Smilow’s interior features modern art

Provost Peter Salovey gazes at “Wall Drawing 692” by Sol LeWitt, the main art installation in the mezzanine lobby of the Smilow Cancer Hospital.
Provost Peter Salovey gazes at “Wall Drawing 692” by Sol LeWitt, the main art installation in the mezzanine lobby of the Smilow Cancer Hospital. Photo by Lauren Motzkin.

Modern medicine and modern art came together at the Smilow Cancer Hospital, which opened Wednesday afternoon.

In a collaboration between the Smilow Hospital and the Yale University Art Gallery, “Wall Drawing 692” by conceptual artist Sol LeWitt has been installed in the lobby of the hospital, providing patients and visitors with a colorful welcome to the building. Gallery Director Jock Reynolds first suggested that the hospital’s interior designers consider a LeWitt drawing and then spearheaded efforts to acquire this particular piece for the hospital.

LeWitt’s “Wall Drawing 692” is composed of a multi-colored geometric background with a superimposed black grid in color ink wash. Six people installed the drawing over the course of about 20 days. The LeWitt piece came as a set of written instructions, which the draftsmen interpreted and scaled to fit the Smilow mezzanine wall, explained Matthew Capezzuto ART ’08, who worked on the project. The team then painted the wall and drew the grid, following LeWitt’s specifications, Capezzuto said.

“Every time a drawing is done, it turns out a little differently,” he explained about the process, noting that he and the team were ultimately pleased with the results.

At the beginning of the Smilow Hospital’s interior design process, the hospital called for proposals from different design firms and ultimately chose the New Haven-based interior design group Cama Incorportated to select the art for the hospital.

Roz Cama, the president of the company, said her group was brought in because the hospital wanted to create a “healing atmosphere” in the building through art.

“There is a lot of research in support of evidence-based design, which says that there is a correlation between the design of a space and the health outcome,” Cama said. “The board of the hospital understood that art creates the right kind of distraction for patients and the right kind of atmosphere for healing.”

Reynolds suggested to Cama’s team that they visit the Sol LeWitt retrospective at the Massachusetts Museum of Contemporary Art, which Reynolds himself helped to organize, and look at possible LeWitt wall drawings that could fill the blank wall on the mezzanine level at the hospital.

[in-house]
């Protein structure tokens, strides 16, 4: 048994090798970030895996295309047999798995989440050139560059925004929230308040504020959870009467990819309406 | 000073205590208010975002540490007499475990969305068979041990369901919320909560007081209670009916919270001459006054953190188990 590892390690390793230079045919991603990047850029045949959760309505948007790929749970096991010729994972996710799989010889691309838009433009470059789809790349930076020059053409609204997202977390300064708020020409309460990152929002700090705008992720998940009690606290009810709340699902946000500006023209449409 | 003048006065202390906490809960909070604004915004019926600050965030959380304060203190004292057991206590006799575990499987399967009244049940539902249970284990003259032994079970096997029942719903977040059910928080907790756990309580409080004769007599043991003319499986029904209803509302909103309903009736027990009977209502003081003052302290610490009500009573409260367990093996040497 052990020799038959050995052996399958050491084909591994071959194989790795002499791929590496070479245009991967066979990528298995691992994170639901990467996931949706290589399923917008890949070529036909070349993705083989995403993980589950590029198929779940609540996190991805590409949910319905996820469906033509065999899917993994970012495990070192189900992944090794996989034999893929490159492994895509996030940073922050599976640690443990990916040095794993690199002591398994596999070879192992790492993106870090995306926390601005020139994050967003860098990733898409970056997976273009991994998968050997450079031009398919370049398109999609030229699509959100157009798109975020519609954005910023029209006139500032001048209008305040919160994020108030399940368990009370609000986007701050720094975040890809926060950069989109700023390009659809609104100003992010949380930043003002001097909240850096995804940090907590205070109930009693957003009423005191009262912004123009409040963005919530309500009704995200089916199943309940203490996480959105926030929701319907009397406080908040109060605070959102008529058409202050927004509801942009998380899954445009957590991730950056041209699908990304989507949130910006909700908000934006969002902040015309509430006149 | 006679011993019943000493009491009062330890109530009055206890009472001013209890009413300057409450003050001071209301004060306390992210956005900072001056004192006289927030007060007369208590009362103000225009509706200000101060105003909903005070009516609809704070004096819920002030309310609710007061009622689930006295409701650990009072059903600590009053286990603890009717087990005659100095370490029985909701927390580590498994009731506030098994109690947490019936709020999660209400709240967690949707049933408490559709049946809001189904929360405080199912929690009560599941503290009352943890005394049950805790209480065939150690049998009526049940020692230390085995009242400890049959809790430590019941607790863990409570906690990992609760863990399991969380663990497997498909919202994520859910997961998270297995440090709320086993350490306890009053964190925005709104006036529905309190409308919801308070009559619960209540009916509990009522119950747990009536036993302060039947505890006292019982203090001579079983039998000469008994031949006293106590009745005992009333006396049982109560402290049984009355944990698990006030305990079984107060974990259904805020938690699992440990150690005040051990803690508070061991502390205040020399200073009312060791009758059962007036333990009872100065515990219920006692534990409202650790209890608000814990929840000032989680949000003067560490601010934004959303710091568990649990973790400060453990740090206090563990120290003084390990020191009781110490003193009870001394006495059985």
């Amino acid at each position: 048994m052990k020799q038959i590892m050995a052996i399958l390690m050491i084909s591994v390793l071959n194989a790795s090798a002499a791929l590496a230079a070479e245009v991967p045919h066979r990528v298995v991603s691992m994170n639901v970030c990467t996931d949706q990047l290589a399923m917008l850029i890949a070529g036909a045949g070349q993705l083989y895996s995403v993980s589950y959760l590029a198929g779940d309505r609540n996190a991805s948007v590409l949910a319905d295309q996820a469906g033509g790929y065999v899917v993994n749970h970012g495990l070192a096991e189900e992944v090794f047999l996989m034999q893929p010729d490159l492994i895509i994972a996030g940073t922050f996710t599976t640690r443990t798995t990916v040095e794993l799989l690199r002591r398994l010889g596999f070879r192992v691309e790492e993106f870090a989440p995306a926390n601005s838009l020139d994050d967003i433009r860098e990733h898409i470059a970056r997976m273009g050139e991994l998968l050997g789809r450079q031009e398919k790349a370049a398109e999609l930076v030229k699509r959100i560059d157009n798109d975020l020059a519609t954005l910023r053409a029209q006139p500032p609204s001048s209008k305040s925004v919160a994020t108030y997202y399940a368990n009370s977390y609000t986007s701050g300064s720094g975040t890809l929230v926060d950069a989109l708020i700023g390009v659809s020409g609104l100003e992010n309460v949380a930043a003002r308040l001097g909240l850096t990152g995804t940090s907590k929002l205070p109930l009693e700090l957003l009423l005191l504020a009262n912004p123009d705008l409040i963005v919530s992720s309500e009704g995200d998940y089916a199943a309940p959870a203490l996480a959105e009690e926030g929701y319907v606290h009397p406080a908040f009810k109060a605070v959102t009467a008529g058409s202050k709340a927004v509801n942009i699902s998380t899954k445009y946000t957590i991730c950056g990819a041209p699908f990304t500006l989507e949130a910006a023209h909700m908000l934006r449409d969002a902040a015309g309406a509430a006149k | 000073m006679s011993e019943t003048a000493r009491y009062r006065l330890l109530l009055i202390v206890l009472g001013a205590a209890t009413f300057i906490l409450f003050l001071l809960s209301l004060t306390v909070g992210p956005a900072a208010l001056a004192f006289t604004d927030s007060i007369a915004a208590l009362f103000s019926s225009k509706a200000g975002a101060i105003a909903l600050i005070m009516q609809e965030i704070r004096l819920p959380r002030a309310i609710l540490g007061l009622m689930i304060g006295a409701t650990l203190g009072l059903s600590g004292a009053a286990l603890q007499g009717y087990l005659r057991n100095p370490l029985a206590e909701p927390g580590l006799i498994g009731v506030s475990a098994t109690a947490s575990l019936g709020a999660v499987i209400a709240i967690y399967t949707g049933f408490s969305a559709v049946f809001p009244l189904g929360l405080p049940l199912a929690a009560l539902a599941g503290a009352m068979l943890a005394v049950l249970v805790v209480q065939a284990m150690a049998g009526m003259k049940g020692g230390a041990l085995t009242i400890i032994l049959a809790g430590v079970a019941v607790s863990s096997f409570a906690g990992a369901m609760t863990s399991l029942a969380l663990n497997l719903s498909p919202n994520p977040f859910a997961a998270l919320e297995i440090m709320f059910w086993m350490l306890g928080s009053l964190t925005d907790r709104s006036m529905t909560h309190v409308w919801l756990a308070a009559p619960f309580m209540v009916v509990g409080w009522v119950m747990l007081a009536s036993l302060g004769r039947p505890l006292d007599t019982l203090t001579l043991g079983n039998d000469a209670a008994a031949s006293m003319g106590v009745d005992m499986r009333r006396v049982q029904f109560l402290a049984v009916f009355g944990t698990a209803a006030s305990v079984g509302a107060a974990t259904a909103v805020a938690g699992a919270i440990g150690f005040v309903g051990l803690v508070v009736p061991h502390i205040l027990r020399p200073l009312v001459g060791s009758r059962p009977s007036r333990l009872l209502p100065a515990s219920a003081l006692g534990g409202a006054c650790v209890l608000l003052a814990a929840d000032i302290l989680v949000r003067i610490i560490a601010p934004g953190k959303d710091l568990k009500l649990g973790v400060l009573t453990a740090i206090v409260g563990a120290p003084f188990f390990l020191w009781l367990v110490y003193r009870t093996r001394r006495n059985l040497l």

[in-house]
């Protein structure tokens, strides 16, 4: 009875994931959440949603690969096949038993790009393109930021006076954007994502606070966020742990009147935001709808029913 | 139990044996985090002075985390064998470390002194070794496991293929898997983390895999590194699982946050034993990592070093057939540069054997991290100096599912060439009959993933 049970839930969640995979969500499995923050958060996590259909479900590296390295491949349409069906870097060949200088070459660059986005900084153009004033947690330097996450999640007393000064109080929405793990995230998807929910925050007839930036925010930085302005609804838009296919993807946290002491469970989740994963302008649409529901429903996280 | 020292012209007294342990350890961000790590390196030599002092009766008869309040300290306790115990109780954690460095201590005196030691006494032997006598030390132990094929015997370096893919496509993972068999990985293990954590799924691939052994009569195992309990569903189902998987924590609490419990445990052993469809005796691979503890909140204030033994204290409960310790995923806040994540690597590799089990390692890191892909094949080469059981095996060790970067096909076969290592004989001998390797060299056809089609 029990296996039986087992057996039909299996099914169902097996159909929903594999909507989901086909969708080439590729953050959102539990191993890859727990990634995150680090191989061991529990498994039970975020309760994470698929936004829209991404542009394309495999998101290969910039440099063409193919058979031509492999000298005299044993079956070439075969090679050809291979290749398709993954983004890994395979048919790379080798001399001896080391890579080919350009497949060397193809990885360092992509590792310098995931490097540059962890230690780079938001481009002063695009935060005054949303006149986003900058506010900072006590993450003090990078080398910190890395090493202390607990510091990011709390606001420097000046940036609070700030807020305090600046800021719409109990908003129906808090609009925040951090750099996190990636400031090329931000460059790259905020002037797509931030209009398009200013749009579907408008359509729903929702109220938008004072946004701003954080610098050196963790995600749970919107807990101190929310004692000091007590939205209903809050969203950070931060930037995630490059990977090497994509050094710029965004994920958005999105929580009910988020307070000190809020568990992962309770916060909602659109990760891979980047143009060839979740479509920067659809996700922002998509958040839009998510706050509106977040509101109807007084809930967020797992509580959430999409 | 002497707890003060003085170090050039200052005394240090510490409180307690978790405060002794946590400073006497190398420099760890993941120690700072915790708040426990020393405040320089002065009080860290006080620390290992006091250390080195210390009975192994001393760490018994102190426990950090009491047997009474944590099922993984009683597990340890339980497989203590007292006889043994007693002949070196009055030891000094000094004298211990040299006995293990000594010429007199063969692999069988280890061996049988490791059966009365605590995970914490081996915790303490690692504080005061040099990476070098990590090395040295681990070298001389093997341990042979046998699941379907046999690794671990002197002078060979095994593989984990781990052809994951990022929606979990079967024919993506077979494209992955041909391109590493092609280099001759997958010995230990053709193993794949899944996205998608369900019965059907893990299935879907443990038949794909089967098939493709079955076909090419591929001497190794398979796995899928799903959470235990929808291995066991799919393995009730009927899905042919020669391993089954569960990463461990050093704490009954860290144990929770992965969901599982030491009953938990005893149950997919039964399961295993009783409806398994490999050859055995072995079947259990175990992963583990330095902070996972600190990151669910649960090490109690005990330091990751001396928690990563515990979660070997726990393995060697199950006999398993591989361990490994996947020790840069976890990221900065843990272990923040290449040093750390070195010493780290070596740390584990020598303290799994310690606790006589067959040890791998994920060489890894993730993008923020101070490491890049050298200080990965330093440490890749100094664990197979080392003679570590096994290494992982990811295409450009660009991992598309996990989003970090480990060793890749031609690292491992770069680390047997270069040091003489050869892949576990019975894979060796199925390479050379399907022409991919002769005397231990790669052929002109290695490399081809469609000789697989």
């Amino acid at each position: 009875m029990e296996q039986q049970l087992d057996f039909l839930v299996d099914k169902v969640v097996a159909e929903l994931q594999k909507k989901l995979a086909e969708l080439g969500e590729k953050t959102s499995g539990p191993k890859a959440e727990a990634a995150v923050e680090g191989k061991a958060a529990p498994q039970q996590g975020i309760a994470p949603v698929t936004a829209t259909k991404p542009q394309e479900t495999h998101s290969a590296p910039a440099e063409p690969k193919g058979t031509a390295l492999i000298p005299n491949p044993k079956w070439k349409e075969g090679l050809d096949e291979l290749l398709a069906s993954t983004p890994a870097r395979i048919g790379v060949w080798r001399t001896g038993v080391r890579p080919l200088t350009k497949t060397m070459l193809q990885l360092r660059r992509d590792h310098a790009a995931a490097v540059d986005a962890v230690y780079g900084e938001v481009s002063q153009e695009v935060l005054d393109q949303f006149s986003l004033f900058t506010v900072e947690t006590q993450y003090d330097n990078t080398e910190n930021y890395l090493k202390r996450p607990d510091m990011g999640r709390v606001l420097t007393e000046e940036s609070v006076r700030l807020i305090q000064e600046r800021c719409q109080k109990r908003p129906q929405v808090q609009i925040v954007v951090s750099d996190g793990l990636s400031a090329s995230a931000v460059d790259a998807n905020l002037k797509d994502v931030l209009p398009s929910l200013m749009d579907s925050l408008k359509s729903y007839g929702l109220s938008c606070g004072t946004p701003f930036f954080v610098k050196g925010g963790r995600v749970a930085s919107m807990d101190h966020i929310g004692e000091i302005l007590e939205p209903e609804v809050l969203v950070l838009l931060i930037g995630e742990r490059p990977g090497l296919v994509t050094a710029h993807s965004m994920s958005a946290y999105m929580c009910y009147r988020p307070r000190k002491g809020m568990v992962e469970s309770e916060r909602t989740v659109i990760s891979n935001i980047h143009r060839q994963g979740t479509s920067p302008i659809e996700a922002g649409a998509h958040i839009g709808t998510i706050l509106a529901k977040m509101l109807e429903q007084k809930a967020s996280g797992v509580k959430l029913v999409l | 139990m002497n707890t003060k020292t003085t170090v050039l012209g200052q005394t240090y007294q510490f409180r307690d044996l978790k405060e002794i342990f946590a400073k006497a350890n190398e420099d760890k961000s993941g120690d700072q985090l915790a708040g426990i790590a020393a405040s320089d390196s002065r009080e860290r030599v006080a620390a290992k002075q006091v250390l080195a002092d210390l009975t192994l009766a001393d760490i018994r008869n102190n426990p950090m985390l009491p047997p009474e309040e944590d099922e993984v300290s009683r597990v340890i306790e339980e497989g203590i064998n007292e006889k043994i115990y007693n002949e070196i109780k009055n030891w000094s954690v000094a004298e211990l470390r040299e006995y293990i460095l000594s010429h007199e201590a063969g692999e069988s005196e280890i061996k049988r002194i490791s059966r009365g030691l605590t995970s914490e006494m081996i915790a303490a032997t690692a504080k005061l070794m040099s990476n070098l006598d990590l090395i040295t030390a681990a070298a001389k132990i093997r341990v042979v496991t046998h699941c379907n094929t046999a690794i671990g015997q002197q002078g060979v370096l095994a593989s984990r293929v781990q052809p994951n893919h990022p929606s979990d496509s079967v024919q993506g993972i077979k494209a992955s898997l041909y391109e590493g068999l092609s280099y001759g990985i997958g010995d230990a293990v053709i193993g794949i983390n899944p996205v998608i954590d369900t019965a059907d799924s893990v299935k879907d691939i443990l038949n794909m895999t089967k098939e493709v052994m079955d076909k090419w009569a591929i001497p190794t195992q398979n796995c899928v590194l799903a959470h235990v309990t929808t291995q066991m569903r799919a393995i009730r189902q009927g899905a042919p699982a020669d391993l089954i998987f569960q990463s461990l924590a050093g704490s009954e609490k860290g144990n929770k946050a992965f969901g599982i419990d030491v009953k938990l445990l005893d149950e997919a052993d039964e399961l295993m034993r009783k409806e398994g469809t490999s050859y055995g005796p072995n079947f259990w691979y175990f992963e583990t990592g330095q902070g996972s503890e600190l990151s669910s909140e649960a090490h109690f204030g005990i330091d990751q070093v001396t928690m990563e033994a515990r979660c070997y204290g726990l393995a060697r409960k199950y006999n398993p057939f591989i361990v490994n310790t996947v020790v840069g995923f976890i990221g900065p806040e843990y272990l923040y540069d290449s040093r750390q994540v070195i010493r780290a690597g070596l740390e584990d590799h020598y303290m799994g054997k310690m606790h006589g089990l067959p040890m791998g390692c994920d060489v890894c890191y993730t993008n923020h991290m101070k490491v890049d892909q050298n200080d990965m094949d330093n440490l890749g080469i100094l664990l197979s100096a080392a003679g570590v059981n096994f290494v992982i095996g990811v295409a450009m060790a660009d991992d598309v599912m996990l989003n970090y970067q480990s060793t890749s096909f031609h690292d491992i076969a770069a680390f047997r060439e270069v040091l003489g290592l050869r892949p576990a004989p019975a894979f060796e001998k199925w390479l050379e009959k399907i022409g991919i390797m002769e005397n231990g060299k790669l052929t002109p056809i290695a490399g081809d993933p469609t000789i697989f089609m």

“Wall Drawing 692” caught the eye of committee members because the softness of its colors would create a rhythm in the subdued color scheme of the building, while the grid would make the drawing fit the grid-like glass facade of the space, Cama said.

Reynolds said he went to see the drawing and immediately understood why the group was so interested.

“The building has a beautiful window-scape, and the black grid of the LeWitt resonates with architecture,” Reynolds said. “It’s easy to understand visually why the committee would want it in the space.”

But Yale did not own this particular wall drawing; it was on loan from a Chicago businessman named Martin Zimmerman.

Reynolds contacted Zimmerman, who, after months of negotiation, agreed to sell the piece. . Last spring, the gallery’s collection committee approved the acquisition and the first payment on the piece was made. The second and final payment will be made in the next fiscal year, officially transferring ownership of the piece to the Yale University Art Gallery. The gallery declined to disclose the price of the acquisition.

“It’s a fantastic and beautiful piece. I can’t imagine a better piece for that space,” Reynolds said.

The gallery will loan the drawing indefinitely to the Smilow Cancer Hospital. But “Wall Drawing 692” can be installed in more than one location and is currently still on view at the Massachussetts Museum of Contemporary Art retrospective until 2033.

“Wall drawings can be installed in more than one place at once,” Reynolds explained. “Owning a LeWitt is like owning a musical score. You can play it in more than one concert hall, but you hope that it’s played well in both places.”

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